FreeSync technology reduces input lag when you use the TV with a videogame console. A universal program guide remembers your content choices and recommends programs that it predicts you’ll like.
You’ll see a lot of terminology like “Quantum HDR 16X” on Samsung’s site. That particular slice of baloney means there’s a lot of peak brightness. All this marketing drivel is indicative of something good, it’s just nonsensical technically. So ignore it, or operate on the theory that given the same faux term, the higher number is better. You can apply that principle to other TV vendors as well.
Setup, remote, and interface
Normally I skip over TV setup, as you’ll likely only experience it once and generally speaking, all the vendors do a very good job with it. But Samsung’s is just a step classier, so I thought I’d call it out. What impressed me most was that it starts channel scanning the minute it has enough info, and it lets you carry on with the setup while the scan is in progress—for a couple of steps anyway. It’s about as painless as it gets.
Samsung’s Smart Hub onscreen user interface is largely the same row of icons at the bottom of the screen it’s been for a couple of years now; nicely organized, customizable, and and easy to navigate. But I’m still waiting for the company to return you to the place you left off on subsequent accesses.
The settings menu is separate, appearing opaquely mid-screen, and is generally easy to use. It would be easier yet if you could alter settings without having to press enter/okay first. As I, and I’m guessing most users, simply set things and forget about it, that’s a picayune nit.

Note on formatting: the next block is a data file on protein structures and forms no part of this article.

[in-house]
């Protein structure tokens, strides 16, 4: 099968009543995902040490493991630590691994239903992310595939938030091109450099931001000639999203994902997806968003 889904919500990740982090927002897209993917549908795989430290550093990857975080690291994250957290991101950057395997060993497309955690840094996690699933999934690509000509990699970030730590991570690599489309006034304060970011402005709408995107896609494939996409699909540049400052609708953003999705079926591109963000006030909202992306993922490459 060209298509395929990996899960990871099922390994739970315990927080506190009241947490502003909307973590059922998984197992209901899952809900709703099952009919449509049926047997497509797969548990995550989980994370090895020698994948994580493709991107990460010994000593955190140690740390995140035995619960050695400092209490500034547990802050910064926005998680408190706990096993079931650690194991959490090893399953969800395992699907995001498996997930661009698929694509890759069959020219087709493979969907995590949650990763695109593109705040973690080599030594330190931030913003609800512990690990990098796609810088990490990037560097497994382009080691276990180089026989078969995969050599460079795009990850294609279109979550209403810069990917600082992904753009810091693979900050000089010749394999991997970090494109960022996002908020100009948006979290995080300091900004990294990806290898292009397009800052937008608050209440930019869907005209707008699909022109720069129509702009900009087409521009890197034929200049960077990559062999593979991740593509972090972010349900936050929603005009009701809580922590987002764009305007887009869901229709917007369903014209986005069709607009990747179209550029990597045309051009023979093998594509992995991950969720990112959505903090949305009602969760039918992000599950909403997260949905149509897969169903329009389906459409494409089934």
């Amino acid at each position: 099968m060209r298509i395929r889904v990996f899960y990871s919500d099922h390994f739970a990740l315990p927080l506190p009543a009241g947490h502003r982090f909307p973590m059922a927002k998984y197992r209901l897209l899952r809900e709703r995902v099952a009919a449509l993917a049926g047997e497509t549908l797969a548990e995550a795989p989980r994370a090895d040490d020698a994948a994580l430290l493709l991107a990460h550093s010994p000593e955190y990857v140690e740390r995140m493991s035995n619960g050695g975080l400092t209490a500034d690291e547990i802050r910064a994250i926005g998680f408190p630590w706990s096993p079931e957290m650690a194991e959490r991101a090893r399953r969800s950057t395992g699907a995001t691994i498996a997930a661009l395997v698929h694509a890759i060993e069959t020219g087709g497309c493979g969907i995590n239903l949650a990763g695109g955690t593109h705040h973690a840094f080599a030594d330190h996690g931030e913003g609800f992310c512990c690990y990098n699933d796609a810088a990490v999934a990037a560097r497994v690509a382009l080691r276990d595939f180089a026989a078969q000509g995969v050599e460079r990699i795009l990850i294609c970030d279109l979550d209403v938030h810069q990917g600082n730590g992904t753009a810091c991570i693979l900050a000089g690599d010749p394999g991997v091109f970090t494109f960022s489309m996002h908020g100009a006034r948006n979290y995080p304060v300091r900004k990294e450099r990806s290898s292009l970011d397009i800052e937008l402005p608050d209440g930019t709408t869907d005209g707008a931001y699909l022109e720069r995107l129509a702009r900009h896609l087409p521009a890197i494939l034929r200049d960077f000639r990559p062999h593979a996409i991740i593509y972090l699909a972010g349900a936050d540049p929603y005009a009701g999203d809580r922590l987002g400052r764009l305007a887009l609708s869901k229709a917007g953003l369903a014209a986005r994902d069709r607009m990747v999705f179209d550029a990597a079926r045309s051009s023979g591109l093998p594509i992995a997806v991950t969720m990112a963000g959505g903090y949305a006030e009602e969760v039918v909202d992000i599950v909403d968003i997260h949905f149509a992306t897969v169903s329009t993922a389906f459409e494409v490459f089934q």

The One Remote universal remote control (model TM1950C) is as elegant as always, but instead of adding dedicated transport controls for playback of streaming services, USB content, and so on, Samsung opted instead for advertising/shortcut buttons for Netflix, Amazon Prime, and Hulu. Some might find them useful. I find them a waste of space and a yet another reminder that money reigns supreme in modern culture (that’s assuming that the companies represented on the buttons paid Samsung for the placement). I expected this on the much cheaper RU8000, where the profit margins are thinner, but not on the high-end Q90R.
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First viewing of the Q90R, especially with HDR, is a wow experience. There’s super accurate and rich quantum dot color, plus more than 1,300 nits peak brightness. Because of the brightness, the Q90R renders HDR as well as any currently available TV on the planet. Vizio’s 3,000-nit P-Series Quantum X might be the exception, but I haven’t gotten one in house yet.
Samsung is nigh on fanatical about high contrast in areas of detail, and the approach works extremely well with most material. There’s a bit of a dark side to the obsession with sharply delineated detail, however; a large amount of moiré/shimmer/distortion when you start panning or moving it. To be fair, the Q90R is no worse than last year’s Q9F in this regard, but as I said up top, I’ve now seen the Samsung Q900 8K TV, which proves that these artifacts can be reduced to negligible levels. I was expecting the same reduction in artifacts with the Q90R, and not finding it was disappointing.